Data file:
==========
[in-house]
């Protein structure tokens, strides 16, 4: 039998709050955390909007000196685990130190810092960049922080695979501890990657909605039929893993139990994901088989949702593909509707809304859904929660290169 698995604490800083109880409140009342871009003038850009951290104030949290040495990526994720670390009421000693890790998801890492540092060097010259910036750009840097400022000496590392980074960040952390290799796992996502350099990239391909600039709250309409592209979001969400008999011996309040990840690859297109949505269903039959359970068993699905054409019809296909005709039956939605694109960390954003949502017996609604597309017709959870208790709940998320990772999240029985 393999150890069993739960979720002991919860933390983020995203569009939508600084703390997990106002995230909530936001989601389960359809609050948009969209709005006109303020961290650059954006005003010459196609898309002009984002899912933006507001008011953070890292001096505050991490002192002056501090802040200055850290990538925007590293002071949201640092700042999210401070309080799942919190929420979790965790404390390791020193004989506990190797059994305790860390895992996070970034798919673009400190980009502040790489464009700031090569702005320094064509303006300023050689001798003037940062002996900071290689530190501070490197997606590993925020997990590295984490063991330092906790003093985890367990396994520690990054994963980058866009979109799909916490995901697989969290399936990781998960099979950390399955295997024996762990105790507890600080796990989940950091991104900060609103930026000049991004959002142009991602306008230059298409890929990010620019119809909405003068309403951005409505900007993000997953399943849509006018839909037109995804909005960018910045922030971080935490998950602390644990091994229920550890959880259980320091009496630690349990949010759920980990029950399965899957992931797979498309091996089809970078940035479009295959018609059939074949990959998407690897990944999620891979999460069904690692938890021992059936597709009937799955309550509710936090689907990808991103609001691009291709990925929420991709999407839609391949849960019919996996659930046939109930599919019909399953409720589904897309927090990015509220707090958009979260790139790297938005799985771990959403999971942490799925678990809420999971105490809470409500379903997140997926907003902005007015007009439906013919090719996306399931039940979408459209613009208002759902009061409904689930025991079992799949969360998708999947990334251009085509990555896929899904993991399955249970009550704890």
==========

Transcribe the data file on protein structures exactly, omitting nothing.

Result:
[in-house]
């Protein structure tokens, strides 16, 4: 039998709050955390909007000196685990130190810092960049922080695979501890990657909605039929893993139990994901088989949702593909509707809304859904929660290169 698995604490800083109880409140009342871009003038850009951290104030949290040495990526994720670390009421000693890790998801890492540092060097010259910036750009840097400022000496590392980074960040952390290799796992996502350099990239391909600039709250309409592209979001969400008999011996309040990840690859297109949505269903039959359970068993699905054409019809296909005709039956939605694109960390954003949502017996609604597309017709959870208790709940998320990772999240029985 393999150890069993739960979720002991919860933390983020995203569009939508600084703390997990106002995230909530936001989601389960359809609050948009969209709005006109303020961290650059954006005003010459196609898309002009984002899912933006507001008011953070890292001096505050991490002192002056501090802040200055850290990538925007590293002071949201640092700042999210401070309080799942919190929420979790965790404390390791020193004989506990190797059994305790860390895992996070970034798919673009400190980009502040790489464009700031090569702005320094064509303006300023050689001798003037940062002996900071290689530190501070490197997606590993925020997990590295984490063991330092906790003093985890367990396994520690990054994963980058866009979109799909916490995901697989969290399936990781998960099979950390399955295997024996762990105790507890600080796990989940950091991104900060609103930026000049991004959002142009991602306008230059298409890929990010620019119809909405003068309403951005409505900007993000997953399943849509006018839909037109995804909005960018910045922030971080935490998950602390644990091994229920550890959880259980320091009496630690349990949010759920980990029950399965899957992931797979498309091996089809970078940035479009295959018609059939074949990959998407690897990944999620891979999460069904690692938890021992059936597709009937799955309550509710936090689907990808991103609001691009291709990925929420991709999407839609391949849960019919996996659930046939109930599919019909399953409720589904897309927090990015509220707090958009979260790139790297938005799985771990959403999971942490799925678990809420999971105490809470409500379903997140997926907003902005007015007009439906013919090719996306399931039940979408459209613009208002759902009061409904689930025991079992799949969360998708999947990334251009085509990555896929899904993991399955249970009550704890």